sovereign national borrowers and fractionally reserved
lenders. Lots of leverage means that a single national
default can take down a lot of banks.
The ECB, having funded this inverted pyramid of debt,
now must take action to see that a default does not take
down any large banks. It will have to intervene to save
the big banks. It wants to avoid this.
The fractionally reserved dominoes could easily have
toppled. The ECB knows this. It subsidized these high-
risk loans at low rates in order to save the European
economy from the recession, but now the policy has
backfired. The banks gorged themselves with IOU's from
PIIG governments. Now what?
In an economic sense, the ECB has been bailing out the
PIIG governments all along. It allowed their bonds to be
used as collateral. Now the inverted debt pyramid is
larger than when the bailout process began. If it topples,
the devastation will be much worse.
In 1802, a free market economic theorist and
successful banker, Henry Thornton, described what the ECB
is facing today. A central bank will be called upon to
provide emergency loans to bail out insolvent banks, in
order to avoid a wave of defaults and busted banks. Two
generations later, Walter Bagehot named this phenomenon:
It is a shame that Thornton did not come up with this
phrase, for it was Thornton, more than any banker in
history, who was most closely associated with morals. He
was William Wilberforce's cousin and a founder of the
Clapham Sect of evangelical Protestants, which promoted
moral reform and the abolition of slavery. He was a gold
Until this year, the moral hazard argument had been
confined to a discussion of government and central bank
bailouts of profit-seeking banks and brokerage firms. Now,
however, there has been a quantum leap. The moral hazard
argument has been extended to nations -- indeed, to a
subcontinent: southern Europe. It has been called Club
Med, because of its club-like spending habits and the nations'
location on the Mediterranean or close to it (Portugal).
Ireland is included, leading some wag to call it Club O'Med.
The amount of money at stake is astronomical.
Europe's entire experiment in the European Union and the
common currency is now facing destruction. Salaried
bureaucrats must now make decisions that could saddle
taxpayers with new debts for a generation. The central
bankers must decide how much fiat money will be required to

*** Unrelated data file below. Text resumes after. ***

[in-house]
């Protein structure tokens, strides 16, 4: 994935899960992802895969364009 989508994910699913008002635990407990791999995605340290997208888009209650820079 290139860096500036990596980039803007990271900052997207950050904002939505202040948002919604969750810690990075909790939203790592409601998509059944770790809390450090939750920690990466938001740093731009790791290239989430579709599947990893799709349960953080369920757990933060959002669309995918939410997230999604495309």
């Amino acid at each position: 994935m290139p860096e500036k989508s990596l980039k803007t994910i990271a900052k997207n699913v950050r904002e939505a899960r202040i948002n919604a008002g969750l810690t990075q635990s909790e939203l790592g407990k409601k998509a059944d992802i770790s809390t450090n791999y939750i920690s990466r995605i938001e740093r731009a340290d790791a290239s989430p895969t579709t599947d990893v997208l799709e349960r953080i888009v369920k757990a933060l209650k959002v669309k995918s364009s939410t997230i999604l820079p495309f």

paper over (digit-over) the crisis.
This crisis goes far beyond domestic politics and
monetary policy. Beginning with Jean Monnet before World
War I, there has been a messianic push for a United Europe.
This goal has been a big part of the modern push toward
centralization and micro-management by governments.
The proponents of European union were relentless in
their efforts to move from a free trade zone (the matador's
red cape) to the creation of a new nation state (the sword
under the cape). As of December 1, 2009, they had
fulfilled their goal through the Lisbon Treaty. This had
to be substituted for a Constitution, which did not get
ratified by the voters of all the nations. There is now a
Then, without warning, the financial crisis has hit
this year. It is now apparent to everyone that the
recession has undermined the supposed guidelines for bank
capital and fiscal policy. No agency is enforcing high
bank capital requirements set by the Basel Accord I (1992).
No one is enforcing the less restrictive Basel II
guidelines (2004). No one is enforcing the low percentage
requirements set for national deficits in relation to GDP.
The only common agency of the New Europe that has the
authority to impose sanctions on the treasury departments
of the independent nations is the ECB. The central bank is
officially in control over monetary policy. It can legally
decide which banks and governments receive or do not
receive assistance in the form of newly created digital
money. It must back up any decisions made by the EU. It
holds the pursestrings.
The ECB still faces the threat of governments
defaulting on their debt. This was considered
inconceivable as recently as three months ago. The risk
factor has risen, as reflected in rising insurance rates
Any default could create a crisis for the commercial
banks in each nation. The major European nations are under
the ECB. Only Great Britain and Switzerland are outside
the euro zone, meaning outside the authority of the ECB.
So, a threat to any nation's commercial banks becomes a
threat to the euro zone as a whole. This means that the
ECB will have to take action, country by country to deal
with any domino effect of one or more national defaults.
The ECB must act on behalf of Europe as a whole, yet
it has no civil authority over the domestic policies of
individual member nations. It has only the power over the
monetary base that affects all of them. It holds the money
bag. Meanwhile, large commercial banks are holding bags
full of IOU's from struggling national governments.
The ECB must now use money as the only sanction